In other news, we got another reminder of just how tangled and warped the dual worlds of central banking and politics are becoming on Friday.

A judge in Northern Ireland ruled in the government’s favour on two separate challenges to the Brexit process. The pound promptly dropped 50 pips in short order.

Though take note: the court also said it’d defer to the English courts on the issue of whether Teresa May’s government can invoke Article 50 without first holding a vote in Parliament. So don’t expect the story to go away overnight. Chances are we’ll see it play out again in the near future, as politicians wrangle with the technical processes involved in exiting the European Union.

Again, the decision of a judge on a political issue shouldn’t really act as a price signal for the national currency. But we don’t live in a perfect world. We should understand that fact and, while we’re at it, figure out a way of using that understanding to profit from the sharp moves we’re seeing in the currency markets. You don’t have to like it to make money from it. More on that in a future issue.

Oil propaganda

More news on the future of the world’s most important commodity again over the weekend. Oil prices slumped after another Opec meeting in which divisions within the cartel were obvious.

There’s a strange symmetry developing between central bank policy and the way Opec is acting. Central banks talk of “forward guidance” to set expectations in the market. In simple terms this means if the Bank of England wants the pound to go up it’ll start talking about an interest rate rise, hoping that talk alone will do the trick. If it works, the markets do what the bank wants without it ever having to raise interest rates.

Now look at what’s happening with Opec. What Opec wants is stability for the oil price. It may even want prices to tick higher (more on that in a second). To do this it knows a cut in production is probably required. But failing that, talk of a future cut – forward guidance – will suffice.

Going into the latest Opec meeting over the weekend, that seemed to be the most likely outcome. Not a cut. But more talk of one. Some guidance for the market to digest.

It didn’t work like that. A cartel only works if the whole is greater than the sum of the parts. There has to be unity. The individual goals and ambitions of each individual nation have to mirror the goals of the whole group, otherwise you get chaos.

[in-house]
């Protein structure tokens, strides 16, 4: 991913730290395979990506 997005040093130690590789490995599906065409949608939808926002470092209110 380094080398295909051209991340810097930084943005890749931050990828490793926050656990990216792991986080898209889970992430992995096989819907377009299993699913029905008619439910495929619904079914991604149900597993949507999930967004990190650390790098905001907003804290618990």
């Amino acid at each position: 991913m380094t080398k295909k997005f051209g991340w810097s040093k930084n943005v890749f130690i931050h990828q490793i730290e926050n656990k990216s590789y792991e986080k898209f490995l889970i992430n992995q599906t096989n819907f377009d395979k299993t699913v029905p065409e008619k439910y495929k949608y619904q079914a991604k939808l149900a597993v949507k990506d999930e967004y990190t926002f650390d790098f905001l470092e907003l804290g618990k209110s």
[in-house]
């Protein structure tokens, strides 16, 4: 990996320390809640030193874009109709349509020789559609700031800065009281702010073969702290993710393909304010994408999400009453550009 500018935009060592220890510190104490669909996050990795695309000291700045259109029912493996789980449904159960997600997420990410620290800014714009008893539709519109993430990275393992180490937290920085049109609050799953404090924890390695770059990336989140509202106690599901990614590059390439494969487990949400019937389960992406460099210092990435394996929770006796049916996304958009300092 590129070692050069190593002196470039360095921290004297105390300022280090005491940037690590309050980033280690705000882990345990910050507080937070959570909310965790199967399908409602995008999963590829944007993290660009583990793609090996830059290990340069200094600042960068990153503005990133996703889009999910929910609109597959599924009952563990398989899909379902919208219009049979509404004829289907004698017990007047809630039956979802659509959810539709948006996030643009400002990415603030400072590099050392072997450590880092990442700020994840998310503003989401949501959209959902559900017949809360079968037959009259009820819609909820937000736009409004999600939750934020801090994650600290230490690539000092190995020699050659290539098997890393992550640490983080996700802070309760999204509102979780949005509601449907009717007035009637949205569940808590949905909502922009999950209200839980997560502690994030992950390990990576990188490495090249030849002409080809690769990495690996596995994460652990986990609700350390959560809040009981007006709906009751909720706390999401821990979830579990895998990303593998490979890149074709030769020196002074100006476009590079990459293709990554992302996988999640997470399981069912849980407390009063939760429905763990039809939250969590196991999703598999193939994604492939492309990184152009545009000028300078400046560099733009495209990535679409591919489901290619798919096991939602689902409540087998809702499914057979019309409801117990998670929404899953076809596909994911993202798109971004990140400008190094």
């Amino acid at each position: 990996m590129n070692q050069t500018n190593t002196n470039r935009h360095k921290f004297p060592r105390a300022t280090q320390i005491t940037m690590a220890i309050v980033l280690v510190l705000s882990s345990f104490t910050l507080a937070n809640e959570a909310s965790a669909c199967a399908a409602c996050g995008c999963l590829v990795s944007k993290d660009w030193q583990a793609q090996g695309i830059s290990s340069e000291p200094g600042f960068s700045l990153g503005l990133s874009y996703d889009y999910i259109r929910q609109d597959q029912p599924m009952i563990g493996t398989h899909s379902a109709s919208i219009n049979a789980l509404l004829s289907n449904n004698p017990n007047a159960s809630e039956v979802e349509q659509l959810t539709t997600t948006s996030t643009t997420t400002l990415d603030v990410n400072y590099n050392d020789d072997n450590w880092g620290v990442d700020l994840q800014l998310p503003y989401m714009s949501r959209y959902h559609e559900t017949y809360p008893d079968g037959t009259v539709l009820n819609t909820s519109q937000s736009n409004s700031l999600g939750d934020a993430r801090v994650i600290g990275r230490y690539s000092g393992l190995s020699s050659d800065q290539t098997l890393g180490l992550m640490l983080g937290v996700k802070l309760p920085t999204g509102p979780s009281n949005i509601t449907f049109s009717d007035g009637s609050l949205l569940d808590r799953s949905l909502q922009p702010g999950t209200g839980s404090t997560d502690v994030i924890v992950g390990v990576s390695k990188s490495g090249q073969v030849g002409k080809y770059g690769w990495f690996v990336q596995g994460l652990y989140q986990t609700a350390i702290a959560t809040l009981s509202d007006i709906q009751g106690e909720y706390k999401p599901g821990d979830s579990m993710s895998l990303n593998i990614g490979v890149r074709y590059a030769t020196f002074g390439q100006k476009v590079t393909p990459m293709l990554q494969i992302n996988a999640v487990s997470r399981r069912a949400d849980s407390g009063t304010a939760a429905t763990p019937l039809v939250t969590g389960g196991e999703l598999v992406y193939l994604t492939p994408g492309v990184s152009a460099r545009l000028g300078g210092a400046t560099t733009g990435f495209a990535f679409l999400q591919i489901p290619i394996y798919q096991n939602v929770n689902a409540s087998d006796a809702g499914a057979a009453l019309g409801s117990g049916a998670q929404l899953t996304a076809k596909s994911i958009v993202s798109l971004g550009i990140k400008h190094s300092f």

We’re not quite at chaos yet, but we’re getting there. Opec is only as strong as it is united, and right now it’s divided. Before the weekend, the plan Opec had been indicating to the market was for a production cut in November. This meeting was a precursor to that and a chance to talk the plan up.

The problem is, it became clear over the weekend that more and more nations are now seeking an exemption from the cut. The more nations do that the more pointless the cut itself is. And there’s always the underlying threat that if Opec as a whole cuts production, an individual nation could go rogue and increase it to gain market share.

In short, national interests are trumping the interests of the wider organisation. Why is that?

Keep in mind that Opec is not a central bank – it can’t just “set” the price of oil the way a central bank can just decide what the price of money (the interest rate) should be. It can’t know exactly what will happen if it cuts production.

That introduces an element of risk. Imagine you’re an oil producing nation and 40% of your national revenue comes from oil. You’ve just suffered a major bear market and your national finances are in a mess. What happens if you cut production… only for the price to stay the same? You lose money. You’re selling less oil at the same price as before. The price climb has to make up for the loss of volume. If it doesn’t, you’re in trouble.

That introduces risk to the equation. It makes you think twice before agreeing to cut along with other Opec nations. And that fundamentally weakens Opec’s position.

And remember this: Opec is looking for the “perfect” oil price for itself and its members. Not too high and not too low. The Goldilocks price. If prices fall too far, its own members will suffer again. If prices spike, that helps its rivals – mostly shale and other tight oil producers in the US.

Narrow margin for error and discord within the group. What could go wrong?

Who knows. But going into the weekend, US Commodity Futures Trading Commission data showed that short positions against oil futures are at their highest level since 2007.

We’ll come back to this as the week goes on.